The Synergistic Anticancer Effect of Dual Drug- (Cisplatin/Epigallocatechin Gallate) Loaded Gelatin Nanoparticles for Lung Cancer Treatment

Yin Ju Chen, Zhi Weng Wang, Tung Ling Lu, Clinton B. Gomez, Hsu Wei Fang, Yang Wei, Ching Li Tseng

Research output: Contribution to journalArticle

Abstract

Lung cancer has the highest mortality of any cancer worldwide, and cisplatin is a first-line chemotherapeutic agent for lung cancer treatment. Unfortunately, cisplatin resistance is a common cause of therapeutic failure. The ability to overcome chemoresistance is crucial to the effective treatment of lung cancer. Recently, epigallocatechin gallate (EGCG), a type of polyphenol extracted from tea, has been shown to suppress the rapid proliferation of cancer cells, including lung cancer. We tested whether nanoparticles (NPs) carrying a dual drug load, cisplatin and EGCG, could overcome chemoresistance to cisplatin, by working together to kill lung cancer cells. Self-assembling gelatin/EGCG nanoparticles (GE) were synthesized, and cisplatin was then incorporated, to construct a dual drug nanomedicine (EGCG/cisplatin-loaded gelatin nanoparticle, named as GE-Pt NP). The particle size and zeta potential were examined by dynamic light scattering (DLS). The morphological structure of GE-Pt NPs was observed by transmission electron microscopy (TEM). In vitro testing was performed using a human lung adenocarcinoma cell line (A549). A cytotoxicity examination was performed, using a WST-8 cell proliferation assay. Intracellular cisplatin content was quantified by inductively coupled plasma mass spectrometry (ICP-MS). In conclusion, we successfully prepared GE-Pt NPs, as spherical structures, approximately 75 nm in diameter, with a positive charge (+19.83±0.25 mV). The encapsulation rate of cisplatin in GE-Pt was about 63.7%, and the EGCG loading rate was around 89%. A relatively low concentration of GE-Pt NPs (EGCG 5 μg/mL: cisplatin 2 μg/mL) exhibited significant cytotoxicity, compared to cisplatin alone. The GE-Pt NPs are freely taken up by cells via endocytosis, raising the intracellular cisplatin concentration to a therapeutic level. We consider that combination therapy of cisplatin and EGCG in nanoparticles (GE-Pt NPs) may help overcome cisplatin resistance and could effectively be used in the treatment of lung cancer.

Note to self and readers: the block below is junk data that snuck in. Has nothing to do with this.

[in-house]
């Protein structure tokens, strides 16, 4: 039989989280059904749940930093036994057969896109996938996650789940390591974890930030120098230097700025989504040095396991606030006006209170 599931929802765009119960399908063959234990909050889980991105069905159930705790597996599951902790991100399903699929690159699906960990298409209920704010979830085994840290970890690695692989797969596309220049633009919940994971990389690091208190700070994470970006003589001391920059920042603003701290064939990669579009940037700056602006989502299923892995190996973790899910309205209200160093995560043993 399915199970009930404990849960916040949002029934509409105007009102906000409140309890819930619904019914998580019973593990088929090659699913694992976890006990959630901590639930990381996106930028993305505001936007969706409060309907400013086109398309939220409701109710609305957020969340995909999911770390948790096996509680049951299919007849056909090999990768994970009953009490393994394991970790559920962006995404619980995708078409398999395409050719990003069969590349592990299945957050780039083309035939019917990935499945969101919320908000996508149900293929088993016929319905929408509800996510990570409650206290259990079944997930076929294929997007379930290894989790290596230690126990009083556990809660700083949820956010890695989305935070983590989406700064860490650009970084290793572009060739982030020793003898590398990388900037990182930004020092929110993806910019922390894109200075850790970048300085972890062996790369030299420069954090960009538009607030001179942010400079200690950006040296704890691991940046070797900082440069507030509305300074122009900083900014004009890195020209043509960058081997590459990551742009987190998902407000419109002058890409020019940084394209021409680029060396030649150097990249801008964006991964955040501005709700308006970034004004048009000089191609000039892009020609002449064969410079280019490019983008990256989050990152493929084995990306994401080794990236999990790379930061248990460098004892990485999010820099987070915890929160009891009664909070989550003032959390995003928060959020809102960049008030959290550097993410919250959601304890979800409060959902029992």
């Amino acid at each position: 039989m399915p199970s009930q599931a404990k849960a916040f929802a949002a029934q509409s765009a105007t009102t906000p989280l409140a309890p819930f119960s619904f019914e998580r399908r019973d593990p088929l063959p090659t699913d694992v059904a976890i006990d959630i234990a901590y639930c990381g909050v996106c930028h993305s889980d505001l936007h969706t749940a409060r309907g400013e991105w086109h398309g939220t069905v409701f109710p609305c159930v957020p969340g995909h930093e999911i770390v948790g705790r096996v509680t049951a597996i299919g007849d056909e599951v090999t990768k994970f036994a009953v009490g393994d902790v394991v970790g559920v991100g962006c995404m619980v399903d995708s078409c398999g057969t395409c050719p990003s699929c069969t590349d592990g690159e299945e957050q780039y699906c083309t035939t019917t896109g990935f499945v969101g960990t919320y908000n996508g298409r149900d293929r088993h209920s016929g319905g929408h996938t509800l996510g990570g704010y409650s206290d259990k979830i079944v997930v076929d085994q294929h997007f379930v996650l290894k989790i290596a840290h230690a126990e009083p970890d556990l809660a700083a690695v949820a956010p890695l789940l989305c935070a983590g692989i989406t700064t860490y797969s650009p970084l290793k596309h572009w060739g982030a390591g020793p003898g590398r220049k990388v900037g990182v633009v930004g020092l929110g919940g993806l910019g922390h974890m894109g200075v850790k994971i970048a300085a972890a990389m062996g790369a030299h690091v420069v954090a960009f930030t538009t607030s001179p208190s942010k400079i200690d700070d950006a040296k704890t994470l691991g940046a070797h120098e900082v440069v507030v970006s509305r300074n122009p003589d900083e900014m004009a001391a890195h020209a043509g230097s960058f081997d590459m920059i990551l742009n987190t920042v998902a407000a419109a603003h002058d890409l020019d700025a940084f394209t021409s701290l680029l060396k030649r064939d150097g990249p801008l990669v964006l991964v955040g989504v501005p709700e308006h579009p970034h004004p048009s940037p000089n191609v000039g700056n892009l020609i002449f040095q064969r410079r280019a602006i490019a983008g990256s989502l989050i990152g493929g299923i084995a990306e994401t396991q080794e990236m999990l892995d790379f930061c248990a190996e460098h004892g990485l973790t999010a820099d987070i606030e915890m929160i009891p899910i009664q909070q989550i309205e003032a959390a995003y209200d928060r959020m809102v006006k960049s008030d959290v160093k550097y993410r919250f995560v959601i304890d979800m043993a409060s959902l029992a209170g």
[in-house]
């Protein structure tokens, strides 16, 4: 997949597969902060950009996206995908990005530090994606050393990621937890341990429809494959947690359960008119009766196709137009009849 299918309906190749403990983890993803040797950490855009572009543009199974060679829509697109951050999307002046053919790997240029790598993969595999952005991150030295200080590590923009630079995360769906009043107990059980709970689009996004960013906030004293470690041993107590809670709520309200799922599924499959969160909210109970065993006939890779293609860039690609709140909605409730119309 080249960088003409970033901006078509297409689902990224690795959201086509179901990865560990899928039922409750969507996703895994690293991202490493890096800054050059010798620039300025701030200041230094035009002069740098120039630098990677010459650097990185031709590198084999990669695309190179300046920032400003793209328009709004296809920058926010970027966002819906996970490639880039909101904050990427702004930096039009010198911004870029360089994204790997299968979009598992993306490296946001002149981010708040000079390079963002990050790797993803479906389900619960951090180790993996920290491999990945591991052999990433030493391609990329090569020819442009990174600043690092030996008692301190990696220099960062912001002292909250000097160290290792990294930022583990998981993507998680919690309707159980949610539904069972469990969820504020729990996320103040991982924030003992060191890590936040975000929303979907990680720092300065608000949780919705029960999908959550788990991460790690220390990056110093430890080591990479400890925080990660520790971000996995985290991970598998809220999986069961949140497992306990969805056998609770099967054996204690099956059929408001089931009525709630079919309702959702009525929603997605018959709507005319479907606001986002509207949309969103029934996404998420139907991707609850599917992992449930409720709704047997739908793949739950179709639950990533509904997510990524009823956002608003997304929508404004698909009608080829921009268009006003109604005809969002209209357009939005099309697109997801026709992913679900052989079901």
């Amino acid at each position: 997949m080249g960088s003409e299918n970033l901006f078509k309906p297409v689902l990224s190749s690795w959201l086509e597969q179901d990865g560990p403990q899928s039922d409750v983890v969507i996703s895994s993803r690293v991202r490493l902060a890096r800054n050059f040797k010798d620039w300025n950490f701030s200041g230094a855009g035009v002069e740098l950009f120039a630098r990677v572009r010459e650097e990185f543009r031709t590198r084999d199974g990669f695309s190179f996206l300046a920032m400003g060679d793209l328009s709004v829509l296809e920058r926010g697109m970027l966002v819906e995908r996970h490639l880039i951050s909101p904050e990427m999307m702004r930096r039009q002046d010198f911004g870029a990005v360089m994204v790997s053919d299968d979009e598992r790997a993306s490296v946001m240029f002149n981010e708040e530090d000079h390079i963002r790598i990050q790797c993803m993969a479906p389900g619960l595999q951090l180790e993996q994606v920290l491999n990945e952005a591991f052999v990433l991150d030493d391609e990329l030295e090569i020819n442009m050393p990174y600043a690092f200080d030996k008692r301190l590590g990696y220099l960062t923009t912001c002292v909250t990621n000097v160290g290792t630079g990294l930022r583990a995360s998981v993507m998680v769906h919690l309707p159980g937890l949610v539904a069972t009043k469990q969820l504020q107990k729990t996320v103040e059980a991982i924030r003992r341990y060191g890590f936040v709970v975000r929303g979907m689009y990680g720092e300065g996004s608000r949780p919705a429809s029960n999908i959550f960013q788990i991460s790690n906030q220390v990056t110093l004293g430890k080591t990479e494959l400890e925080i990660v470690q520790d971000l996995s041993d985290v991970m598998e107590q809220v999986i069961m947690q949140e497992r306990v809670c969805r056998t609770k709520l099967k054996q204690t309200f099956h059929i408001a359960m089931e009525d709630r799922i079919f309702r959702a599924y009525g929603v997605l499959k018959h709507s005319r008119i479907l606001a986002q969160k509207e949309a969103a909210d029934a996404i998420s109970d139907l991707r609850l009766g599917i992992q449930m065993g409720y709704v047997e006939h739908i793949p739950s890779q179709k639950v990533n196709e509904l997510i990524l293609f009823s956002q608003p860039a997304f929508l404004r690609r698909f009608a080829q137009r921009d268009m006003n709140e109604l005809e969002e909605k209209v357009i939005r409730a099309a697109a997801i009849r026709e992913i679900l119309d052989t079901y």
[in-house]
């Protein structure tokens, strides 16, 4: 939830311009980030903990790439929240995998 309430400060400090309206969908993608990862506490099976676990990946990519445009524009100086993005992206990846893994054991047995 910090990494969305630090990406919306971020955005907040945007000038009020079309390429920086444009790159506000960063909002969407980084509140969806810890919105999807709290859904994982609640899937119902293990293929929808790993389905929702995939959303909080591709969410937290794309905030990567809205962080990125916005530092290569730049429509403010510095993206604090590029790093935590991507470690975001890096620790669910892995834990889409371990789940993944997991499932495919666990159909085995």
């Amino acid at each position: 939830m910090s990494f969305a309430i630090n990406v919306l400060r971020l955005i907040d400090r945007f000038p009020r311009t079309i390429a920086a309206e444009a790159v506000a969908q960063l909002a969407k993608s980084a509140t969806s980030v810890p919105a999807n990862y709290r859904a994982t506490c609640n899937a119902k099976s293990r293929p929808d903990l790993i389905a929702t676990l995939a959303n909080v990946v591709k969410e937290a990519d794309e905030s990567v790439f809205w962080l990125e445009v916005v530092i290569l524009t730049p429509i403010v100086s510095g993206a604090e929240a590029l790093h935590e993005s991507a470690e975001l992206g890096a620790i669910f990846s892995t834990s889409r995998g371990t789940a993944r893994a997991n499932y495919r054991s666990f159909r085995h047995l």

Original languageEnglish
Article number9181549
JournalJournal of Nanomaterials
Volume2020
DOIs
Publication statusPublished - 2020

ASJC Scopus subject areas

  • Materials Science(all)

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